Be not misled by the massive overuse of that word in today's society. This was love in its most natural and untainted form, the extraordinary and all-consuming fire that for time immemorial has driven one man to take on armies and emerge victorious all the same.

He'd never been so happy before, but Kurt's joy was tempered with unfathomable sorrow.

He knew, deep down, that this was where he'd have to let Catherine go.

Rebellious tears made his vision blur, and Kurt felt anguish pierce his soul with red-hot needles as he imagined Catherine, his Catherine, in the arms of another. It was more than likely that Mr. and Ms. Pryde already had some nice young businessman lined up for her, and Kurt scrubbed furiously at his face as Catherine's angelic tones sounded in his ear.

"We made it," she said.

"Yeah," Kurt said, trying to smile, but his mind was somewhere else. "Where's yer parents' place at?"

"Give me the reins," Catherine snorted, but there was no anger in her tone. "I'm driving."

Kurt handed the strips of leather to her without protest, his eyes sparkling with amusement at how strong Catherine had turned out to be. It was not everyday a person strutted about giving him orders, after all.


At the singe-story, solid little wooden building that housed the headquarters of the Prydes' mining company, Catherine's parents went about the day-to-day task of keeping their business running without the usual enthusiastic zeal that had for so long characterized the workday.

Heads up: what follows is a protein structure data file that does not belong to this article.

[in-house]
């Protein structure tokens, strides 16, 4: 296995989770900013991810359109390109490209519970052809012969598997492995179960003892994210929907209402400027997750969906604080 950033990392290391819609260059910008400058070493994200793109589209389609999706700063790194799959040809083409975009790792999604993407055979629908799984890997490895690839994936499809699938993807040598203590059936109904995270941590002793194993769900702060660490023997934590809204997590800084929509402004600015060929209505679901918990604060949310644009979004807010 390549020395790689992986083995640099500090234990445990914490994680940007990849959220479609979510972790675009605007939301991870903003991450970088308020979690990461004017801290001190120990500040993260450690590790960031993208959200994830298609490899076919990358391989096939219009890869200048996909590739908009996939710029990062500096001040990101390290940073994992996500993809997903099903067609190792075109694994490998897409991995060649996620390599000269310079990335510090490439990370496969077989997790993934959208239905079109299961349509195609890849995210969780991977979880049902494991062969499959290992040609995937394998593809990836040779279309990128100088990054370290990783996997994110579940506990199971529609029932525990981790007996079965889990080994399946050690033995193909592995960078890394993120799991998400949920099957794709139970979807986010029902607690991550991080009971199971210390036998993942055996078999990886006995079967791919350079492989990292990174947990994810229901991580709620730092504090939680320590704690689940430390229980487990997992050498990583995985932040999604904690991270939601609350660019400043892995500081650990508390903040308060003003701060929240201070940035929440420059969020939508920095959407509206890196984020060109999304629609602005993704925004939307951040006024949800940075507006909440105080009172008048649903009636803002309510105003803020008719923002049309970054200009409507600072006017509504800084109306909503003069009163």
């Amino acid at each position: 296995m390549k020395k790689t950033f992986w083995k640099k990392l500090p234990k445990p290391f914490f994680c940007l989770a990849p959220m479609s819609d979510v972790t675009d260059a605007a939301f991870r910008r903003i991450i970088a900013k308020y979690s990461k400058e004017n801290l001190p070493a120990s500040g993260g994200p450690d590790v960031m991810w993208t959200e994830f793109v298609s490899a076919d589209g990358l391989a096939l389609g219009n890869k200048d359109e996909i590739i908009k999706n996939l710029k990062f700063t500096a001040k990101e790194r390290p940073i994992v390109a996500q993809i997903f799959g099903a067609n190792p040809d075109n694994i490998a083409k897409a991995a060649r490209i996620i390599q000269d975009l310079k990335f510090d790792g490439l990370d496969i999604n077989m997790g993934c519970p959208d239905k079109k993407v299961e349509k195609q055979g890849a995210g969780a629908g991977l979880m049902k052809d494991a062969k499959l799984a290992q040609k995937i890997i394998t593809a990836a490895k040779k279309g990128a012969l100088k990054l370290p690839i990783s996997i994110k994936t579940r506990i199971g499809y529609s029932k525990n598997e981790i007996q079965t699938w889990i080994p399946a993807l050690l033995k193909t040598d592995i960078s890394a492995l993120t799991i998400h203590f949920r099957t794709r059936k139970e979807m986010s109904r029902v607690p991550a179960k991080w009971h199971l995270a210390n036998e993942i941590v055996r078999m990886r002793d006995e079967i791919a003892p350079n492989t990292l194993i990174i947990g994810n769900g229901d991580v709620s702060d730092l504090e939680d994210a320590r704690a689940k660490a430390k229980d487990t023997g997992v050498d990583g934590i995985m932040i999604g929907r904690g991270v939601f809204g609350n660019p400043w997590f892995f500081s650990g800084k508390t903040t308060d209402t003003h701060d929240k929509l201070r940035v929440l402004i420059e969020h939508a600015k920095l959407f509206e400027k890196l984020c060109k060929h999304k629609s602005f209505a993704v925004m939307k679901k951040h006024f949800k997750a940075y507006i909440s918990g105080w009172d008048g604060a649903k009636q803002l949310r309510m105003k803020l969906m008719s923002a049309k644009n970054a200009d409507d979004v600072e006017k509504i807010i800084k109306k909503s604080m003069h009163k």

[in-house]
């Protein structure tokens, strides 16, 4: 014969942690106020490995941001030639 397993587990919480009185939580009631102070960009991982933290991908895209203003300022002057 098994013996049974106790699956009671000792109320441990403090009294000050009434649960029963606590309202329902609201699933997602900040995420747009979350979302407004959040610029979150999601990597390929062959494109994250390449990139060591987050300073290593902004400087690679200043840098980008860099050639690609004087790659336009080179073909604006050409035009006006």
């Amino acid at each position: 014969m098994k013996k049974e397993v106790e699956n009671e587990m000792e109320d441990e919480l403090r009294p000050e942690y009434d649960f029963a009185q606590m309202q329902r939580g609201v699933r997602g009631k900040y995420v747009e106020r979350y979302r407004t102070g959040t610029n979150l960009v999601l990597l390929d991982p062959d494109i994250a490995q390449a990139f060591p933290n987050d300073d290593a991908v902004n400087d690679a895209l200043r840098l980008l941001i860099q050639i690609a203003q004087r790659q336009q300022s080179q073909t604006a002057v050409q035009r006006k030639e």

Mr. Pryde slouched at his desk, its varnished surface covered with papers, but the pen he held in his hands doodled aimlessly in the corner rather than fulfilling its intended purpose. The man was far too anxious to get any kind of work done right now, for a single, powerful thought made his head buzz like an angry beehive.

Catherine was coming home.

It had been almost a week ago that a strange old man, a Native American by his dress, had ridden into town at the head of a mighty warband, a gnarled staff clutched in his wrinkled fingers. The citizens of San Francisco had panicked and run, convinced that this was a raid or some kind of attack, but the elder had instantly held his hand out in the universal gesture of peace.

An uneasy silence had pervaded the townsfolk, and the old man had ridden calmly through the city street until he came to the doorstep of Catherine's parents.

Mrs. Pryde had shouted with alarm at the Native American chieftain who so suddenly had come to call, but the old man's gentle expression had been sufficient to convince her husband to open the door a fraction.

"I am not here to harm you," the Chief had intoned. "I bring a message for he who bears the name of Pryde. Are you the man I seek?"

Catherine's father spoke somewhat reluctantly, fearing for his life but knowing he had no other choice. "I am," he said in a shaky voice. "What is this message?"